Sunday, July 18, 2004
Chargers to star in NASCAR
Revamped Dodge recalls its storied past; racing debut could create
buzz for sedan
By Brett Clanton / The Detroit News
A reborn version of Chrysler's legendary Dodge Charger muscle car
could be screaming around the high-walled turns of the Daytona 500 in
February - at least one month before a street-ready Charger sedan
lands in dealer showrooms.
DaimlerChrysler AG's Dodge division has submitted a new car design to
NASCAR for the 2005 Nextel Cup racing season, and is expected to name
Doing so would recall a storied past in motor sports for the Charger,
which was banned from NASCAR racing in 1965 for using an unorthodox
V-8 engine design known as the "Hemi" only later to became a NASCAR
The racing debut could also create buzz for the mass-market Charger
sedan that will be launched in the spring of 2005 and is another key
vehicle for the Chrysler Group, which is struggling to return to
NASCAR racing is the nation's second-biggest TV spectator sport,
trailing only the National Football League, and has become an
advertising gold mine for Detroit automakers, who rule the sport.
"Research shows that 52 percent of Ford customers call themselves race
fans," said Kevin Kennedy, a Ford racing spokesman. "We'd be crazy not
to market to these people."
That's part of the reason why Dodge has taken its time in developing a
new race car for NASCAR.
Mike Zizzo, a NASCAR spokesman, said the racing association and Dodge
have been in talks about a new design since the spring of 2003. He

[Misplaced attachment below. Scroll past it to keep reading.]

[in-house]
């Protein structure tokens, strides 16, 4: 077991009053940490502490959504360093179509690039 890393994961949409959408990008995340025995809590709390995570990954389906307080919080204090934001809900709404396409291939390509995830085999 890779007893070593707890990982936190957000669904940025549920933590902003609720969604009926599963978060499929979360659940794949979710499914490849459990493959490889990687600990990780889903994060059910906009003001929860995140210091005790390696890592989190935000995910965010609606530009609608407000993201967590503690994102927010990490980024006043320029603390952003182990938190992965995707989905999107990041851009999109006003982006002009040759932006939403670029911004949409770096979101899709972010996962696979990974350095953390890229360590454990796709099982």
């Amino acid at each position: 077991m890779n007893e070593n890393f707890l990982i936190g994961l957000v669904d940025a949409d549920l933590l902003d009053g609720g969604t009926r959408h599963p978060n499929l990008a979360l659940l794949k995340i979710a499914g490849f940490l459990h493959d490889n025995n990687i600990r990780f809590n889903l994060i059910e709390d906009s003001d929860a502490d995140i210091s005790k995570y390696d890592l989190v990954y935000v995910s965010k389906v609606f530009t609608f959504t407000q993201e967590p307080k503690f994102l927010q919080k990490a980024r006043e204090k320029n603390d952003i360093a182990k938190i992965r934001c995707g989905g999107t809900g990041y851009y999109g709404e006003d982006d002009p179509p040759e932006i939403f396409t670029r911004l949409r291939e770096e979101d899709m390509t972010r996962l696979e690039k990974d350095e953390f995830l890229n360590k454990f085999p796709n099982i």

said NASCAR will give Dodge final approval on the design by Sept. 1,
assuming it passes a variety of safety and performance tests. That
would make it ready to race in February's Daytona 500, the official
kickoff of NASCAR's racing season.
"The (review) process is in the final stages, and it's moving along
quite well," Zizzo said.
Dodge has raced the Intrepid sedan in NASCAR's flagship circuit since
2001, but according to NASCAR rules, could not run the car in 2005
because the car is no longer in production. The Intrepid was replaced
in May by the new Dodge Magnum station wagon.
The full-size Charger, which will be sold as a four-door sedan, is a
closer match to the Ford Taurus and Chevrolet Monte Carlo - the only
three other vehicles competing in NASCAR's top-tier Nextel Cup next
Though the Ford Taurus is expected to be phased out in the next four
years, Kennedy said "as long as Taurus is around, it will be our car."
Pat Suhy, GM's engineering group manager, said the Monte Carlo would
not change for the 2005 racing season.
Dodge's new design comes as NASCAR is pushing DaimlerChrysler, GM and
Ford to build race cars that look more like the production cars they
sell to the public. The move represents a return to a founding tenant
of the 50-year-old sport.
But with NASCAR imposing more safety requirements - such as roll bars
and bulky steel-caged cockpits - "they've really taken away the
manufacturer's ability to build race cars that look like street cars,"
Manufacturers are left to distinguish their cars mainly with front and
back end panels, he said.
Dodge returned to NASCAR racing in 2001 after a 20-year hiatus. Since
then, the brand has won 22 races and has recruited high-profile
drivers such as Rusty Wallace, Casey Kahne, Kyle Petty and Bill
The 2005 Dodge Charger will be built at Chrysler's Brampton, Ontario,
assembly plant. The rear-wheel-drive sedan will share the same
underpinnings as the new Chrysler 300 sedan and Dodge Magnum wagon.